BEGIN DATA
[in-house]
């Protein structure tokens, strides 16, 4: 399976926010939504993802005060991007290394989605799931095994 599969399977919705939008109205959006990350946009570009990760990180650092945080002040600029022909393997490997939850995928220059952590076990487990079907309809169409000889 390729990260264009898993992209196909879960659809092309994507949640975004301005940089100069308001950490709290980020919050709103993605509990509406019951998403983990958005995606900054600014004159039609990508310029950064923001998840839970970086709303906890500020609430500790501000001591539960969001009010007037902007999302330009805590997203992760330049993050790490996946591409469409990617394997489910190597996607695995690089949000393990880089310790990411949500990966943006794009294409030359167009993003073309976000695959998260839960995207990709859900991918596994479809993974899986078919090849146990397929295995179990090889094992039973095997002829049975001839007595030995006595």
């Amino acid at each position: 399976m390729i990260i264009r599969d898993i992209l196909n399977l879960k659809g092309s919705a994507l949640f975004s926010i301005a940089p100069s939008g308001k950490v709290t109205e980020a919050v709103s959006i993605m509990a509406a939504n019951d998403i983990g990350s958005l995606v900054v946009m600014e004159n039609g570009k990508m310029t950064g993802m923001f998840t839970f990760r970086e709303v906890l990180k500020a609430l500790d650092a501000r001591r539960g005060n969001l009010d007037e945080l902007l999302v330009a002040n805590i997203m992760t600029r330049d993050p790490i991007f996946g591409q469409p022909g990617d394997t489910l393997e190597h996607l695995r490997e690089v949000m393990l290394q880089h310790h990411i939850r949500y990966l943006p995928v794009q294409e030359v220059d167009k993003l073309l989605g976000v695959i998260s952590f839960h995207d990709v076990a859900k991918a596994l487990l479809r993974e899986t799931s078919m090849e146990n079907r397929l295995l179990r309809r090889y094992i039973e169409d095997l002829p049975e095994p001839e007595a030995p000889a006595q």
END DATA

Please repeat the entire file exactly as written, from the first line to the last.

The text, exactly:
[in-house]
């Protein structure tokens, strides 16, 4: 399976926010939504993802005060991007290394989605799931095994 599969399977919705939008109205959006990350946009570009990760990180650092945080002040600029022909393997490997939850995928220059952590076990487990079907309809169409000889 390729990260264009898993992209196909879960659809092309994507949640975004301005940089100069308001950490709290980020919050709103993605509990509406019951998403983990958005995606900054600014004159039609990508310029950064923001998840839970970086709303906890500020609430500790501000001591539960969001009010007037902007999302330009805590997203992760330049993050790490996946591409469409990617394997489910190597996607695995690089949000393990880089310790990411949500990966943006794009294409030359167009993003073309976000695959998260839960995207990709859900991918596994479809993974899986078919090849146990397929295995179990090889094992039973095997002829049975001839007595030995006595």
């Amino acid at each position: 399976m390729i990260i264009r599969d898993i992209l196909n399977l879960k659809g092309s919705a994507l949640f975004s926010i301005a940089p100069s939008g308001k950490v709290t109205e980020a919050v709103s959006i993605m509990a509406a939504n019951d998403i983990g990350s958005l995606v900054v946009m600014e004159n039609g570009k990508m310029t950064g993802m923001f998840t839970f990760r970086e709303v906890l990180k500020a609430l500790d650092a501000r001591r539960g005060n969001l009010d007037e945080l902007l999302v330009a002040n805590i997203m992760t600029r330049d993050p790490i991007f996946g591409q469409p022909g990617d394997t489910l393997e190597h996607l695995r490997e690089v949000m393990l290394q880089h310790h990411i939850r949500y990966l943006p995928v794009q294409e030359v220059d167009k993003l073309l989605g976000v695959i998260s952590f839960h995207d990709v076990a859900k991918a596994l487990l479809r993974e899986t799931s078919m090849e146990n079907r397929l295995l179990r309809r090889y094992i039973e169409d095997l002829p049975e095994p001839e007595a030995p000889a006595q």